« Autpertus, Ambrosius Autun Auxerre, Synod of »


AUTUN, ō´´tUn´: A town of France, department of Saône-et-Loire, 160 m. s.e. of Paris. It is the old Bibracte, the capital of the Ædui in Cæsar’s time, whose name was changed under the emperors to Augustodunum. It was one of the principal towns of Gallia Lugdunensis; its walls had a circumference of over two miles. The few inscriptions preserved from its early Christian period show that the Greek language was used in the Christian community there, side by side with the Latin, as late as the fourth century. The first bishop of whom we have certain knowledge was Reticius, who was present at the First Synod of Arles (316). In the seventh century Bishop Leodegar held a provincial synod there, whose decrees have only in part survived. The first canon contains one of the earliest distinct mentions of the Athanasian Creed; the fifteenth shows the progress already made in the Frankish kingdom by the Benedictine rule.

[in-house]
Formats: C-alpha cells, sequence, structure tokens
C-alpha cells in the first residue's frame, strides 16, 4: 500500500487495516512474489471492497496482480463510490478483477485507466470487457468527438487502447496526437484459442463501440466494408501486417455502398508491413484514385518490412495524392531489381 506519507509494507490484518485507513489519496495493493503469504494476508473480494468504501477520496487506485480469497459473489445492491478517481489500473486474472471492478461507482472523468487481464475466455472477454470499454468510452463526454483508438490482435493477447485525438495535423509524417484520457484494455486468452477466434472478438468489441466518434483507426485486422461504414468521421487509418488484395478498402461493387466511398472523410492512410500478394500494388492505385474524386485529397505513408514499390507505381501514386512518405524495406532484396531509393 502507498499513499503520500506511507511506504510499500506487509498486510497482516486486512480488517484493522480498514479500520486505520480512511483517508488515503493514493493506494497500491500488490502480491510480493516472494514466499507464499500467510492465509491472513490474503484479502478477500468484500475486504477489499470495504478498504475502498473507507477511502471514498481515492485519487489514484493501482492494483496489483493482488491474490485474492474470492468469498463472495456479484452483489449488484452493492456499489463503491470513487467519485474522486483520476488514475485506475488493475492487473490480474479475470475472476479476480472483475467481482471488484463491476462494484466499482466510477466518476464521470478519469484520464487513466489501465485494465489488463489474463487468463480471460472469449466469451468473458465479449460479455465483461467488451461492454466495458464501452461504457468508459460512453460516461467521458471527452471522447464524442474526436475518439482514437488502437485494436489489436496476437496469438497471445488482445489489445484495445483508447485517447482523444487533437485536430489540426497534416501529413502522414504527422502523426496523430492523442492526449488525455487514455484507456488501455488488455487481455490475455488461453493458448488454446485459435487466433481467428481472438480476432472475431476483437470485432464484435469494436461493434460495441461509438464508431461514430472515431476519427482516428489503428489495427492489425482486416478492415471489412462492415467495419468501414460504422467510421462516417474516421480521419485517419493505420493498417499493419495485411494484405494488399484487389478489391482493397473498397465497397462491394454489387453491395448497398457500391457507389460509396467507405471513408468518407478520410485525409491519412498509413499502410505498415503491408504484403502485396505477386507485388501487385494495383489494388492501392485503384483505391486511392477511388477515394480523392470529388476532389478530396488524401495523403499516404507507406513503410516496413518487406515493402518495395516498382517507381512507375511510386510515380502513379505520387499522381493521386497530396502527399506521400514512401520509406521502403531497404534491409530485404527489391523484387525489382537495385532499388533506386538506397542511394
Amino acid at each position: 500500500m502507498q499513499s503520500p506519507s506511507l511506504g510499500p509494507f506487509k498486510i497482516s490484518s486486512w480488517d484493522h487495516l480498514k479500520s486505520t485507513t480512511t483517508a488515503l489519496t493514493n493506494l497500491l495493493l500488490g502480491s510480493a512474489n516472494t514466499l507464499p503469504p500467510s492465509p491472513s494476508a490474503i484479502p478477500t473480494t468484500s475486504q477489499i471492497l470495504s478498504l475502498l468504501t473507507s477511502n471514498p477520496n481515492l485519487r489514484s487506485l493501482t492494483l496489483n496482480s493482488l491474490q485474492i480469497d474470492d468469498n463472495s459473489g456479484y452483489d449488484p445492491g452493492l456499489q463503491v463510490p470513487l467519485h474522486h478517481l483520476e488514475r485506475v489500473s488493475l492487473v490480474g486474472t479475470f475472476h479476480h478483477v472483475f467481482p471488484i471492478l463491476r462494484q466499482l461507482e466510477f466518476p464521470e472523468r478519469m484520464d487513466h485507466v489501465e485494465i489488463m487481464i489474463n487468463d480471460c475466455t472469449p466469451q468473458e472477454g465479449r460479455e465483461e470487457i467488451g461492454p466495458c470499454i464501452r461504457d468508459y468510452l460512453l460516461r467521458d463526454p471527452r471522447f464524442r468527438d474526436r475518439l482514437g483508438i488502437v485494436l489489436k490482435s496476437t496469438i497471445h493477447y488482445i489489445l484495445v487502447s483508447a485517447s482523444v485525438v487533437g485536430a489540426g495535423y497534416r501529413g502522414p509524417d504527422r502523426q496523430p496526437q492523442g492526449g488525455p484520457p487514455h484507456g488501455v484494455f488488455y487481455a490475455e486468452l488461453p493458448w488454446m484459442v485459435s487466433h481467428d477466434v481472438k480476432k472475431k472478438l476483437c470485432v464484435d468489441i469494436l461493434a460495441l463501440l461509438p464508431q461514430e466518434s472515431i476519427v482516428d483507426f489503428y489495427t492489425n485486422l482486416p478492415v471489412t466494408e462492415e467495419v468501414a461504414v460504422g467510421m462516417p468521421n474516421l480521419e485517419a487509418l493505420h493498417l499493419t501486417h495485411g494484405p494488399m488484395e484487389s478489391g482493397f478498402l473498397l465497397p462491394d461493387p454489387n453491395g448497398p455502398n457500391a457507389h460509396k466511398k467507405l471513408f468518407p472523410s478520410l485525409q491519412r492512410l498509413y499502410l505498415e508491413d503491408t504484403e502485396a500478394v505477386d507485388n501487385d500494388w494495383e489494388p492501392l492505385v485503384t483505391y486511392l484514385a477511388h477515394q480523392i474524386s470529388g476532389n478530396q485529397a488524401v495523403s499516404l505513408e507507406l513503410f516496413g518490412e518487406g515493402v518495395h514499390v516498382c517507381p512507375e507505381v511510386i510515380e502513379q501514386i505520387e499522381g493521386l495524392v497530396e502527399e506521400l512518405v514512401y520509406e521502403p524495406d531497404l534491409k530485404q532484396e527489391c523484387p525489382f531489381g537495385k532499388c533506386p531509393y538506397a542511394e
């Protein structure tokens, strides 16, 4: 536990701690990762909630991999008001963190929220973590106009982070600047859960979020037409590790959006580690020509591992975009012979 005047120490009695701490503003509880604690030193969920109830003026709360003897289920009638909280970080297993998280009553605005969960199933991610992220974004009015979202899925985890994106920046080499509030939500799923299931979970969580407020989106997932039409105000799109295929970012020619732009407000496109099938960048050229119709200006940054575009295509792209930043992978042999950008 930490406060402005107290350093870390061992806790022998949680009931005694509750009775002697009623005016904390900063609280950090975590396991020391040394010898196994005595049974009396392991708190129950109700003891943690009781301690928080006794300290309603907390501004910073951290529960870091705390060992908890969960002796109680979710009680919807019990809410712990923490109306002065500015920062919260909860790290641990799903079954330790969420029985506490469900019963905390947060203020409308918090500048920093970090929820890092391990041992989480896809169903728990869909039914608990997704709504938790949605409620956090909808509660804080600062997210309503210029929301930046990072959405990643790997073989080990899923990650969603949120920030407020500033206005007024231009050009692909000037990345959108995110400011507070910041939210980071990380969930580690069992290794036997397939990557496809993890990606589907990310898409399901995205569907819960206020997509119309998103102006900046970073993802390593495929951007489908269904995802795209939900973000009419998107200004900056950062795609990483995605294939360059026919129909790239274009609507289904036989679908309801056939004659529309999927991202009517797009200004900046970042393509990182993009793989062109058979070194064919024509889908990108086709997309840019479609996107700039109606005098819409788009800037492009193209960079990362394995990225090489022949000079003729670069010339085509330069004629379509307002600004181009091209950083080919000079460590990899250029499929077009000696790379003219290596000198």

A. Hauck.

Bibliography: MGH, Legum, Sectio III, Concilia, vol. i, Concilia ævi Merovingici, i (1893), 220; Hefele, Conciliengeschichte, iii, 113, Eng. transl., iv, 485.

« Autpertus, Ambrosius Autun Auxerre, Synod of »
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